If, like me, all you know of Knox’s previous work is the bizarre and kind of awful The Vintner’s Luck (which I read for a book club a decade or so ago), you’ll be intrigued to learn that angels play a role here, too. But beneath all the magical stuff, which is sometimes hard to follow or believe in, the novel is a hymn to language and libraries. A number of books are mentioned, starting with the one that was in Beatrice’s backpack at the time of her death: “the blockbuster of that year, 2003, a novel about tantalising, epoch-spanning conspiracies. Beatrice enjoyed those books, perhaps because they were often set in libraries.” (That’s The Da Vinci Code, of course.) Also mentioned: Labyrinth by Kate Mosse, the Moomin books, and the film Spirited Away – no doubt these were beloved influences for Knox.
I appreciated the words about libraries’ enduring value, even on a poisoned planet. “I want there to be libraries in the future. I want today to give up being so smugly sure about what tomorrow won’t need,” Taryn says. She knows that, for this to happen, people must “care about the transmission of knowledge from generation to generation, and about keeping what isn’t immediately necessary because it might be vital one day. Or simply intriguing, or beautiful.” That’s an analogy for species, too, I think, and a reminder of our responsibility: to preserve human accomplishments, yes, but also the more-than-human world (even if that ‘more’ might not include fairies).
Page count: 626 (my only 500+-page doorstopper so far this year!)
Wigtown Book Festival 2020: The Bookshop Band, Bythell, O’Connell & Stuart
During the coronavirus pandemic, we have had to take small pleasures where we can. One of the highlights of lockdown for me has been the chance to participate in literary events like book-themed concerts, prize shortlist announcements, book club discussions, live literary award ceremonies and book festivals that time, distance and cost might otherwise have precluded.
In May I attended several digital Hay Festival events, and this September to early October I’ve been delighted to journey back to Wigtown, Scotland – even if only virtually.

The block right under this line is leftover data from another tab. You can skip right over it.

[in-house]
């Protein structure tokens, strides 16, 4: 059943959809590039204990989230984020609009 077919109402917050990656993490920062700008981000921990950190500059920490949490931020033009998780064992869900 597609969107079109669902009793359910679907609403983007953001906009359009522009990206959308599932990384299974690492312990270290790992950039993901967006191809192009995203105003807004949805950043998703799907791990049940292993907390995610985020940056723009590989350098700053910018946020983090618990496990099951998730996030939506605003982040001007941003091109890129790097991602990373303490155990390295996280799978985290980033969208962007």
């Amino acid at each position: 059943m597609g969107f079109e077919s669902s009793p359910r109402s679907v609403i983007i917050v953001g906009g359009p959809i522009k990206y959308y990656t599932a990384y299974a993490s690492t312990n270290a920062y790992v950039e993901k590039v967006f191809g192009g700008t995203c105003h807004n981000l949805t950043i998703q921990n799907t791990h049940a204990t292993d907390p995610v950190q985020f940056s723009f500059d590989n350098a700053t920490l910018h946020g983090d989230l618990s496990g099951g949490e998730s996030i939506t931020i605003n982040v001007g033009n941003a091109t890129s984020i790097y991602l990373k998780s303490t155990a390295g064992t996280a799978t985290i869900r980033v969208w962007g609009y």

The Bookshop Band
The Bookshop Band have been a constant for me this year. After watching their 21 Friday evening lockdown shows on Facebook, as well as a couple of one-off performances for other festivals, I have spent so much time with them in their living room that they feel more like family than a favorite band. Add to that four of the daily breakfast chat shows from the Wigtown Book Festival and I’ve seen them play over 25 times this year already!
(The still below shows them with, clockwise from bottom left, guests Emma Hooper, Stephen Rutt and Jason Webster.)
Ben and Beth’s conversations with featured authors and local movers and shakers, punctuated by one song per guest, were pleasant to have on in the background while working. The songs they performed were, ideally, written for those authors’ books, but other times just what seemed most relevant; at times this was a stretch! I especially liked seeing Donal Ryan, about whose The Spinning Heart they’ve recently written a terrific song; Kate Mosse, who has been unable to write during lockdown so (re)read 200 books instead, including all of Agatha Christie, Ngaio Marsh et al.; and Ned Beauman, who is nearing the deadline for his next novel, a near-future story of two scientists looking for traces of the venomous lumpsucker (a made-up fish) in the Baltic Sea. Closer to science fiction than his previous work, it’s a funny take on extinctions, he said. I’ve read all of his published work, so I’m looking forward to this one.